Market Insider

Sweet spot for stocks is around the corner

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Cashin: Yellen effect beginning to wear off

With stocks at 2016 highs, the S&P 500 is about to enter what's traditionally one of its best months of the year and is closing out the first quarter with a surprising gain.

"What's really amazing is that for an investor that's looking at their statement at the end of the first quarter, they're going to be saying: I'm flat! What's all the noise about?' It's shocking and there was a fair amount of damage that was done in the process," said Jonathan Golub, chief U.S. market strategist at RBC Capital Markets.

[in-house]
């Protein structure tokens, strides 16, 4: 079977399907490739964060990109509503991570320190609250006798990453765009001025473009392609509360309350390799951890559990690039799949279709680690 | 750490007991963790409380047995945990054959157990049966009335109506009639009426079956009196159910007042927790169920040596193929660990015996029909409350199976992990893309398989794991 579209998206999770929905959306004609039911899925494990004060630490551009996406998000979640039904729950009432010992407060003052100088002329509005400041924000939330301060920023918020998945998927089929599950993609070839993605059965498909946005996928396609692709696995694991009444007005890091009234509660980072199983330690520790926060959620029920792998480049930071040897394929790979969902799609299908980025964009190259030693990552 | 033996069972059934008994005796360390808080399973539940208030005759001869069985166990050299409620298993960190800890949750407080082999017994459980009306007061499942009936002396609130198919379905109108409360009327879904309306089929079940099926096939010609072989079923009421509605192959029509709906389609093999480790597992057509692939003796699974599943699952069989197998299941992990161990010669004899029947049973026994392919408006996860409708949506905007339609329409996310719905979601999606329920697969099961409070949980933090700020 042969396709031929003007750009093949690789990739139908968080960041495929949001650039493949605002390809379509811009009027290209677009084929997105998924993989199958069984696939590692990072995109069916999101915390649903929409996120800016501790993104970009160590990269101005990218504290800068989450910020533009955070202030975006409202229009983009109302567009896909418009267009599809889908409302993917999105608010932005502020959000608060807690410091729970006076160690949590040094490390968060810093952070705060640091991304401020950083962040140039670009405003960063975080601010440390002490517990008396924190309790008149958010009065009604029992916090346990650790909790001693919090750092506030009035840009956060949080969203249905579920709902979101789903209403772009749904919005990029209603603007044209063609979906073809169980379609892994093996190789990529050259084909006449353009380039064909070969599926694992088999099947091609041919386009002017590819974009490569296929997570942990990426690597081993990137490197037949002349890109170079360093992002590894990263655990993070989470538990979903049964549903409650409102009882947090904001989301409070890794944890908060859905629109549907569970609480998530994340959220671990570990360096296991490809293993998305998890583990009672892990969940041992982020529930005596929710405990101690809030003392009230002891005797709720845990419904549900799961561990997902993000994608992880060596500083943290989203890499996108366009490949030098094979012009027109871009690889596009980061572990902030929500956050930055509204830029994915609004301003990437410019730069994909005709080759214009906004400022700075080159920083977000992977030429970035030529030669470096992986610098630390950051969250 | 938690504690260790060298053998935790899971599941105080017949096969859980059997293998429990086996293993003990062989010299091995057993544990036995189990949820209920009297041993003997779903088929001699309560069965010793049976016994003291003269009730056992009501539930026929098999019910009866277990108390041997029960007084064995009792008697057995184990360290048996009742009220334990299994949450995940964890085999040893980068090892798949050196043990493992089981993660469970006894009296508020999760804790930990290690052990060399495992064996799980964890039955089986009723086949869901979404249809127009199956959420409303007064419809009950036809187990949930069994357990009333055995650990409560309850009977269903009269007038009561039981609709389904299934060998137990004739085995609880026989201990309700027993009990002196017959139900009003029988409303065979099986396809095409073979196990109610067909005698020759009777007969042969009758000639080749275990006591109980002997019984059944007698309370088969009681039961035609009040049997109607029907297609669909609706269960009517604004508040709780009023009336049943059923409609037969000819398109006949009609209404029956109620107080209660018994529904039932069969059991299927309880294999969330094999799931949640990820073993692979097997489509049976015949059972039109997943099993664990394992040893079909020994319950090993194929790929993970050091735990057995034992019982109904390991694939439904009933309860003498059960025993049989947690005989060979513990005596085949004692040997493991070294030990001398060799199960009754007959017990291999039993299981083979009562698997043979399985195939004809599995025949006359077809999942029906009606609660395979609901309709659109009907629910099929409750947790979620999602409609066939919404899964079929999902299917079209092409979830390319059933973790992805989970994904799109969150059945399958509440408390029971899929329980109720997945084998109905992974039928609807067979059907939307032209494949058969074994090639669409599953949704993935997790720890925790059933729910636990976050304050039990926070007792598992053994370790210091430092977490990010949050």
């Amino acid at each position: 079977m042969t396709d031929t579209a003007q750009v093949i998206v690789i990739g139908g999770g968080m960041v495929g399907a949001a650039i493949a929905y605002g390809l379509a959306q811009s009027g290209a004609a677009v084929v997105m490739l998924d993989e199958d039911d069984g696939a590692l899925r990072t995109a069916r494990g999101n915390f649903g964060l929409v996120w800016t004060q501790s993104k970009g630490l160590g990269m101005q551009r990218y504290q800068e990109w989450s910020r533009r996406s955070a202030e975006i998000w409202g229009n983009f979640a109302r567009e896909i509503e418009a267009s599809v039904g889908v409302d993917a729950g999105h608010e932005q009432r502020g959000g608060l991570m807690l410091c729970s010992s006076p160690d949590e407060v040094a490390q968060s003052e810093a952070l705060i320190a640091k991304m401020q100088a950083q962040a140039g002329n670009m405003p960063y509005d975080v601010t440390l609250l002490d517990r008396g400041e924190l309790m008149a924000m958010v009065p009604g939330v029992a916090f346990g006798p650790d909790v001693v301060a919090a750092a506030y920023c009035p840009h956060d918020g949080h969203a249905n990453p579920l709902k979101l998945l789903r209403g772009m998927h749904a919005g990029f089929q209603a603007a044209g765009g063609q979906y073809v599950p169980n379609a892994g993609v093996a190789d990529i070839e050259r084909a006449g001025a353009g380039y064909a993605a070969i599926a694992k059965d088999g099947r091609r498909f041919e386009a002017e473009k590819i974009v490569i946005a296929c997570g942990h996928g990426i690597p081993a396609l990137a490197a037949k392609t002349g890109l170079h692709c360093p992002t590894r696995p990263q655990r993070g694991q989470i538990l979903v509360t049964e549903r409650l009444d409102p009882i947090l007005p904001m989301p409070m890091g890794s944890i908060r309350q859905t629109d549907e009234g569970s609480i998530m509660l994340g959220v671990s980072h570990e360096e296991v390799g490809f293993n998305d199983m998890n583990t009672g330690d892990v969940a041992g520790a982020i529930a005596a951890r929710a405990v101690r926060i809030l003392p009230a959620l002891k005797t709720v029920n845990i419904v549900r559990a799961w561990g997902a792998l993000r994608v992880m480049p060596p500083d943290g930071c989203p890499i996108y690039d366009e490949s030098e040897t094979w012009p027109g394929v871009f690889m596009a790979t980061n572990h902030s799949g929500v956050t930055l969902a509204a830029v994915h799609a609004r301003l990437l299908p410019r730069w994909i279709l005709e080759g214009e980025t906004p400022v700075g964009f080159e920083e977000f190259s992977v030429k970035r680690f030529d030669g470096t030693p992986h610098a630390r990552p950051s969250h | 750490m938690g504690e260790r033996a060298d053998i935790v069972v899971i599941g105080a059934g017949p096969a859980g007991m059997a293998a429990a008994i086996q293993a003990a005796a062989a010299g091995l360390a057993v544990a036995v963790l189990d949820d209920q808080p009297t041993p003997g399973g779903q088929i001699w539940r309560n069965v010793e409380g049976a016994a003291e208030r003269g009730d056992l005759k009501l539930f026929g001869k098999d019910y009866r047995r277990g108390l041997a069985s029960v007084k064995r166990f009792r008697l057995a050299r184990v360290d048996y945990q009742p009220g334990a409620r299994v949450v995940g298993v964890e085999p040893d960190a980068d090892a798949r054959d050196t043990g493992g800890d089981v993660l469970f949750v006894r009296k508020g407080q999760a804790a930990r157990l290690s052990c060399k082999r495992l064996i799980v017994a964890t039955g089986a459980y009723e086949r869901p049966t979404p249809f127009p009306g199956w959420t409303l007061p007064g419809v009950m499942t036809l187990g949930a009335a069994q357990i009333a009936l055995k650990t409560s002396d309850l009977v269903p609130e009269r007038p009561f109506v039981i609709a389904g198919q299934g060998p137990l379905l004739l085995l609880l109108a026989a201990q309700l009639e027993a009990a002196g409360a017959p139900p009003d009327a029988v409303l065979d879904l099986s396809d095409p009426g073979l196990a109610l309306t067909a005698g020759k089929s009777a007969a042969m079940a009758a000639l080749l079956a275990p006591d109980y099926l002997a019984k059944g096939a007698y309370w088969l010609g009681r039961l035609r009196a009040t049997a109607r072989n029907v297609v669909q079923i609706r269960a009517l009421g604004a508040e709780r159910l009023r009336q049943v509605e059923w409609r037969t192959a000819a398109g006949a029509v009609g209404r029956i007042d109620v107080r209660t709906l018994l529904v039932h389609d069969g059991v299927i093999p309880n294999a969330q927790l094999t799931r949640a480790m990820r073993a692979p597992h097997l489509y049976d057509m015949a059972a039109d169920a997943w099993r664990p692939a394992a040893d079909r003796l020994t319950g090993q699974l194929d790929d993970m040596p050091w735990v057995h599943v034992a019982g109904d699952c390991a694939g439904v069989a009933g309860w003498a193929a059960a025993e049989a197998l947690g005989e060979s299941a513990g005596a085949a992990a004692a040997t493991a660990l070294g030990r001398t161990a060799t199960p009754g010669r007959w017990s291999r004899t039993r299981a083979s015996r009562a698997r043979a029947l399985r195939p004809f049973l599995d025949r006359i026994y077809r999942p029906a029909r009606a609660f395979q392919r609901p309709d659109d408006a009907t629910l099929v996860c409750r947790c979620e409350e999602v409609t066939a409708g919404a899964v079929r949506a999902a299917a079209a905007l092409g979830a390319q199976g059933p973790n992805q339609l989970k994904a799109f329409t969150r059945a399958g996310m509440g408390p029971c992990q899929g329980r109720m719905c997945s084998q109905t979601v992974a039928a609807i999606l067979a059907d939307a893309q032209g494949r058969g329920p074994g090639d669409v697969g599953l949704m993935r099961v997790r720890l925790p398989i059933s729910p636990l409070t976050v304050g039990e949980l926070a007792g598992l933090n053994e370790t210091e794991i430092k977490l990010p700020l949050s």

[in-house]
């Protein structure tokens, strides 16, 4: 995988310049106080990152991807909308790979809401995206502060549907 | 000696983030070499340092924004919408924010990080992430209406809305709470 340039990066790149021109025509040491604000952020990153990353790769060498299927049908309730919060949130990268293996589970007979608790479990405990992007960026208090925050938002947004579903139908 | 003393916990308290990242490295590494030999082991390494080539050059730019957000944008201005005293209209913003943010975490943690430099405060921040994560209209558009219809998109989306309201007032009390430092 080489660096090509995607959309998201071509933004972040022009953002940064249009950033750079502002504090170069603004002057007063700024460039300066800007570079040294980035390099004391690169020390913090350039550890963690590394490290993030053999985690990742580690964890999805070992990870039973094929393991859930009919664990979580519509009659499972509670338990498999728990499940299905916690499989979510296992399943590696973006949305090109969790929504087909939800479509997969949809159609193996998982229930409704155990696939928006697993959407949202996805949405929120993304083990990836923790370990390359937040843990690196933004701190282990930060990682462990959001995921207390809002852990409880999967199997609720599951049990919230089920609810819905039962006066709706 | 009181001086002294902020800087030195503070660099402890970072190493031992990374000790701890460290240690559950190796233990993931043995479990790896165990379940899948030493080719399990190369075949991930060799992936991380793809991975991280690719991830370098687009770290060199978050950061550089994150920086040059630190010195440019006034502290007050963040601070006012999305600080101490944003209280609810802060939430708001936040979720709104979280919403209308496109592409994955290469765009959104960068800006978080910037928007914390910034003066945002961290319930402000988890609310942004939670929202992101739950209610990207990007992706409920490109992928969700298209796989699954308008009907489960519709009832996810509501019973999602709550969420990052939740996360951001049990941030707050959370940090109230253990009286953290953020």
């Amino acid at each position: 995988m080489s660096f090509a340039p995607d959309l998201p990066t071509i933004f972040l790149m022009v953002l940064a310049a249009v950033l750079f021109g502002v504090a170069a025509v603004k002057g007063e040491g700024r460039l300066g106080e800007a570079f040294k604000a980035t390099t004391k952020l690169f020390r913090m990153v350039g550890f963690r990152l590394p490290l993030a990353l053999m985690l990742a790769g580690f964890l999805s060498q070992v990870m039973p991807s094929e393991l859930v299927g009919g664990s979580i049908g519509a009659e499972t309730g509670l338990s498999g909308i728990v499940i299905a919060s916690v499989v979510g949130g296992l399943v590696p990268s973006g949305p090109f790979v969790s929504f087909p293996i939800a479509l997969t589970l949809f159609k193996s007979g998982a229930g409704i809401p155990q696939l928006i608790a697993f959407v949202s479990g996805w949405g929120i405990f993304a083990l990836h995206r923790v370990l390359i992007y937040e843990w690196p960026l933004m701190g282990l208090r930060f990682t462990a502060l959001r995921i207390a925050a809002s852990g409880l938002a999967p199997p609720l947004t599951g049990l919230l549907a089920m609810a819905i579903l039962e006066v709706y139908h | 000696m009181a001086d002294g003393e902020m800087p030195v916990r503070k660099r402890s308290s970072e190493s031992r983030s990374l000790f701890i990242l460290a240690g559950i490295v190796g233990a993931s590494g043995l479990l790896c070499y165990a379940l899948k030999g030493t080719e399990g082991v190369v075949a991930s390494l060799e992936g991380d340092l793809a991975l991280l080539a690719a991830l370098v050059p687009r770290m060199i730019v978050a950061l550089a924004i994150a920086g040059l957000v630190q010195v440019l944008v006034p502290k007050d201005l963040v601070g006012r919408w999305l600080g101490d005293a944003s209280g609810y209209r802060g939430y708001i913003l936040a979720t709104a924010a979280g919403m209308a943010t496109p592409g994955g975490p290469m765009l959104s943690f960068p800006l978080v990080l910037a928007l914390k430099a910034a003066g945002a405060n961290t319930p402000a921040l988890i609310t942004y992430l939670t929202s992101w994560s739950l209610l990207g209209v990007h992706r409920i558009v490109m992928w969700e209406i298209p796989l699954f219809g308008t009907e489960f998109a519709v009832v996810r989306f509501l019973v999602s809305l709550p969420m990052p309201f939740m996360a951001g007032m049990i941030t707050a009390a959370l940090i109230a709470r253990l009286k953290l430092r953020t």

The S&P 500 rose 0.4 percent Wednesday to 2,063, and is now up nearly 1 percent for the year. That gain follows a rare first-quarter snapback — when looking all the way back to 1945, according to Sam Stovall, chief U.S. equity strategist at S&P Global Market Intelligence. The S&P fell as much as 10.5 percent in the quarter. That was its deepest Q1 slide ever in a year where it staged a complete reversal by the end of March.

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